Yet despite the obvious importance of being able to apply the concepts and skills that we as students are now learning, there’s a dearth of critical thinking within the classroom. Solutions to homework problems are often just a click away online, and with friends who have taken a class before or a professor-sanctioned cheat sheet in hand, students can take and pass classes without needing to know anything more than a few mnemonic devices.
Even beyond the classroom, we encounter both groups and individuals who have rejected this idea of higher thinking, opting instead to listen to buzzwords and bullet points without continuing on to a worthwhile understanding. “You open a newspaper and it’s so apparent how polarized this country has become,” says Haefner. “I think we’ve lost an ability to have a meaningful dialogue. We glom on to spin and quick facts because they catch our attention. Then we don’t bother asking the questions.”
Interviewed under the condition of anonymity, the donor explained his own experience with the importance of asking questions. When working for a corporation, he and his team were preparing to take the company public. While they needed vital accounting information from Wall Street, this particular information was historically unavailable for two to four weeks. The donor, curious about this practice, asked why.
“I got no answers that were based on fact. I was able … to have this information on the day of the close by poking at all the arguments about why they couldn’t do it. They had just fallen into a trap and not considered why,” the donor states. “By showing what they believed wasn’t factually based, we were able to pull off what, outside of the company, looked like a miracle. Inside though, we just saw it as clear thinking.”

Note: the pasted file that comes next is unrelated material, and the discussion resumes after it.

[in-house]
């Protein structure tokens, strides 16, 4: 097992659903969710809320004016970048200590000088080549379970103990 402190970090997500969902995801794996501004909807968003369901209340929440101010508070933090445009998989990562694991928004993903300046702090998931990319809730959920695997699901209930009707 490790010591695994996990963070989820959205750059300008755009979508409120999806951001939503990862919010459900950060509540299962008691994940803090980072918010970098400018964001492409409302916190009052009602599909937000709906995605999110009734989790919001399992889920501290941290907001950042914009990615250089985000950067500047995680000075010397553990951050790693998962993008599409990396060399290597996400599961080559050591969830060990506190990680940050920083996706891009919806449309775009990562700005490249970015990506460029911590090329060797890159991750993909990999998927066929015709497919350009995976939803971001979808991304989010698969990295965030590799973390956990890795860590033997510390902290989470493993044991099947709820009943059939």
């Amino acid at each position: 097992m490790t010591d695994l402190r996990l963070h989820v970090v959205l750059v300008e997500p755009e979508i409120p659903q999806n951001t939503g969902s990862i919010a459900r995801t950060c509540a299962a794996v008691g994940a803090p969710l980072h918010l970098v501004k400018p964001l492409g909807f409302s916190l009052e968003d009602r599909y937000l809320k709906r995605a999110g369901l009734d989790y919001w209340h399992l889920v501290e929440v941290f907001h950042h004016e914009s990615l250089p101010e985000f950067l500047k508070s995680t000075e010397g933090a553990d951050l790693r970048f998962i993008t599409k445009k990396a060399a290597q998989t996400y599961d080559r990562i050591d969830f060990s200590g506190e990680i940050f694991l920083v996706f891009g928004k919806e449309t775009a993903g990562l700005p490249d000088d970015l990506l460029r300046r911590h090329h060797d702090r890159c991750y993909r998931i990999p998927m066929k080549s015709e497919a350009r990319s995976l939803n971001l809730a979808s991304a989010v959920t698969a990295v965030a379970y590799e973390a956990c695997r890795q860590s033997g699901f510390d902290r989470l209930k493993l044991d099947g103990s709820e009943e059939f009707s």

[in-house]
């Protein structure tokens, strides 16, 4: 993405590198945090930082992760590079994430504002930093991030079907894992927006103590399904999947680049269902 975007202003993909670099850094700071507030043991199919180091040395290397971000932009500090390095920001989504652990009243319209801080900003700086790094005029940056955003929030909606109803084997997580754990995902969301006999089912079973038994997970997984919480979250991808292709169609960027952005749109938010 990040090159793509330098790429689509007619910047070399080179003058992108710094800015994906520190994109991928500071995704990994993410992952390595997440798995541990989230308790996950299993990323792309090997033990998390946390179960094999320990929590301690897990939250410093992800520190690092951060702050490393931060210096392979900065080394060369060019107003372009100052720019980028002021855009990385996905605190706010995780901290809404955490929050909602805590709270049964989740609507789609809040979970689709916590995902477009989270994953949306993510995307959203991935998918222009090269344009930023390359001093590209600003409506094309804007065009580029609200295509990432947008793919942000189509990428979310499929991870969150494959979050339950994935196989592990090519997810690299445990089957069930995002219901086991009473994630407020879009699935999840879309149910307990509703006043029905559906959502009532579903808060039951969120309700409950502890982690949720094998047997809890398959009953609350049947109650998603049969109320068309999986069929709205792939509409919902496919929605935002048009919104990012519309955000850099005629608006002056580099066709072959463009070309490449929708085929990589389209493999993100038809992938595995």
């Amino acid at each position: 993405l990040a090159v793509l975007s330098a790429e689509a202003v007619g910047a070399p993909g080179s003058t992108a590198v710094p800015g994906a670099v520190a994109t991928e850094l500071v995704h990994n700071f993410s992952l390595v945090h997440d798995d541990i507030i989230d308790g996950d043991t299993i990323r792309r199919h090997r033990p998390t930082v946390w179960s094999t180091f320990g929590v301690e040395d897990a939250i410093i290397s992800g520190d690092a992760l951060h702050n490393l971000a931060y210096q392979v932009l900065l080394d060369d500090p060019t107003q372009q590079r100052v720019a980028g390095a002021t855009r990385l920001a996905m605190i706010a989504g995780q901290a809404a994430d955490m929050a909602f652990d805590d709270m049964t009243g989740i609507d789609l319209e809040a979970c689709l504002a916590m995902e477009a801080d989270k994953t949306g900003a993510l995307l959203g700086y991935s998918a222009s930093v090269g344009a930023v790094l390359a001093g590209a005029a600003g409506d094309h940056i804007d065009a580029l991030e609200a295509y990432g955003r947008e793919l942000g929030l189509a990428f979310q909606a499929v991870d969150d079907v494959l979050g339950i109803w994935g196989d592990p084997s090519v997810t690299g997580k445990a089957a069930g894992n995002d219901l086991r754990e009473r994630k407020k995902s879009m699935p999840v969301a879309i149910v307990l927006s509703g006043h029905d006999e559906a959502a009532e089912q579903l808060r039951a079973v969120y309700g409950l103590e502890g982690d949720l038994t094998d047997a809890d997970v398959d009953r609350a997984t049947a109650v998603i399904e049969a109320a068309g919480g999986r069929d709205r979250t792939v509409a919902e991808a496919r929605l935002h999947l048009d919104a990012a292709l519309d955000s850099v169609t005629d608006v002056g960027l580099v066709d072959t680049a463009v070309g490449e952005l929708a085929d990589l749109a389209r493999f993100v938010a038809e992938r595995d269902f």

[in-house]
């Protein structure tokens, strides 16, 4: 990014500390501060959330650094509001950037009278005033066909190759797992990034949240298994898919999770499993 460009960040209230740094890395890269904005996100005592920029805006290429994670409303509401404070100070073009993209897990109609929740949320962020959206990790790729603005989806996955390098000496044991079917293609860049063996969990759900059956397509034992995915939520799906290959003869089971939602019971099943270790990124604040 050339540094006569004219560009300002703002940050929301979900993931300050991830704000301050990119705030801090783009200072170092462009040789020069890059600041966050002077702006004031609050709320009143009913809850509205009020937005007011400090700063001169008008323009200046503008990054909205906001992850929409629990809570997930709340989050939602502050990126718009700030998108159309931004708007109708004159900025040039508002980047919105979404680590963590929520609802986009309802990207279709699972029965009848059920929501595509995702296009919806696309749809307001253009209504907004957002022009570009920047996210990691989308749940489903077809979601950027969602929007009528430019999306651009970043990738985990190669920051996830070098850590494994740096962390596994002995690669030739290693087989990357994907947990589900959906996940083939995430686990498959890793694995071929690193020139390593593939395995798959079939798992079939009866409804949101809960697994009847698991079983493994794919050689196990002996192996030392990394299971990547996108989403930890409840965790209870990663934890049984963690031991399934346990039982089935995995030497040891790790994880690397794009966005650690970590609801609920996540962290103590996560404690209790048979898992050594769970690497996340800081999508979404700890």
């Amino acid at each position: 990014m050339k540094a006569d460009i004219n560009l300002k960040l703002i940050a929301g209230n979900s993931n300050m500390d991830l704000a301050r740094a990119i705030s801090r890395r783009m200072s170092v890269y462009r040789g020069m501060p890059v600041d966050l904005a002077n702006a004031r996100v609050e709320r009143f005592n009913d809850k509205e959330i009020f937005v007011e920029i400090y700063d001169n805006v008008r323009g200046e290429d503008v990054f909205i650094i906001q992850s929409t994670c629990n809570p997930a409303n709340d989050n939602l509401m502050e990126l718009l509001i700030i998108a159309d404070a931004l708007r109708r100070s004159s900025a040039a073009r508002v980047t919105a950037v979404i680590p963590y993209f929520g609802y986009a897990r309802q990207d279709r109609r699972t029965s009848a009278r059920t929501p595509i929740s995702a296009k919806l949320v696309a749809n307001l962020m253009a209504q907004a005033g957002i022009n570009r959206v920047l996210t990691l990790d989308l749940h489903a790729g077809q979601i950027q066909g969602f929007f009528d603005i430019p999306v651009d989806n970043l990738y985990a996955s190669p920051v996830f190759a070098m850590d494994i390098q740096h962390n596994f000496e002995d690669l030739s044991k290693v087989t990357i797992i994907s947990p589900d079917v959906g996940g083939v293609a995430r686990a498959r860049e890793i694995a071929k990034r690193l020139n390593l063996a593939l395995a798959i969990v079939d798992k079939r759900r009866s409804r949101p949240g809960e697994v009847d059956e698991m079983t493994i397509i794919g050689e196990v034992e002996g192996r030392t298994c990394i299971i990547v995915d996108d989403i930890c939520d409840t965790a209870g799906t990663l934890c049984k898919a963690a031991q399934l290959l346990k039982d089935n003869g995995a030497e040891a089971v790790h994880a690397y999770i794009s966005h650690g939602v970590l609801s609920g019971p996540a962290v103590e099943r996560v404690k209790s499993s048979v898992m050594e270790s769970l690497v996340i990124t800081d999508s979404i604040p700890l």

The donor credits his appreciation of these skills to Fram’s teaching, citing the same story of his former professor’s infamous papers. In response to his desire to remain anonymous, his reason is simple: “I don’t want my phone ringing off the hook.” Looking instead to honor Fram while also to bringing attention to the need for better reasoning, the donor says, “[Fram] was critical, generous, demanding; he wanted from his students more work. Obviously the memory stayed with me.”
The donor, now retired, was a student at RIT some 40 years ago. Seeing this lack of critical thinking as “an active problem,” he’s seeking to promote what he views as one of three necessary human characteristics, the other two being courage and integrity. “As far as courage goes, I’m not like the Wizard of Oz, so there’s not much I can do. Integrity — family is the origin of that,” the donor says. “But critical thinking, there is something that I can do.” Still he remains modest, saying, “I’ve simply identified an aspect of learning. I don’t know how to teach these things. But kids need these things.”
While in school, bogged down with homework and supplied with endless resources, there are many reasons why critical thinking may seem like a waste of time to some. Yet it’s a skill that needs to be learned, especially for those looking to enter into a competitive workforce. “What skills do organizations want?” asks Fram. “Two that stand out are communication and critical thinking.” The donor warns of the future as well, reminding, “In your career, you can’t copy.”
While the critical thinking chair may not come to fruition for a while, there is still reason and cause to analyze the way students approach learning. In parting, the donor reminds students in particular of their responsibility to think critically: “It’s your generation with its hand on the throttle. And goodness knows there’s a lot to be fixed. … You’re the people who will be making the world now. You have to have these characteristics. You have to drive the conditions of life.”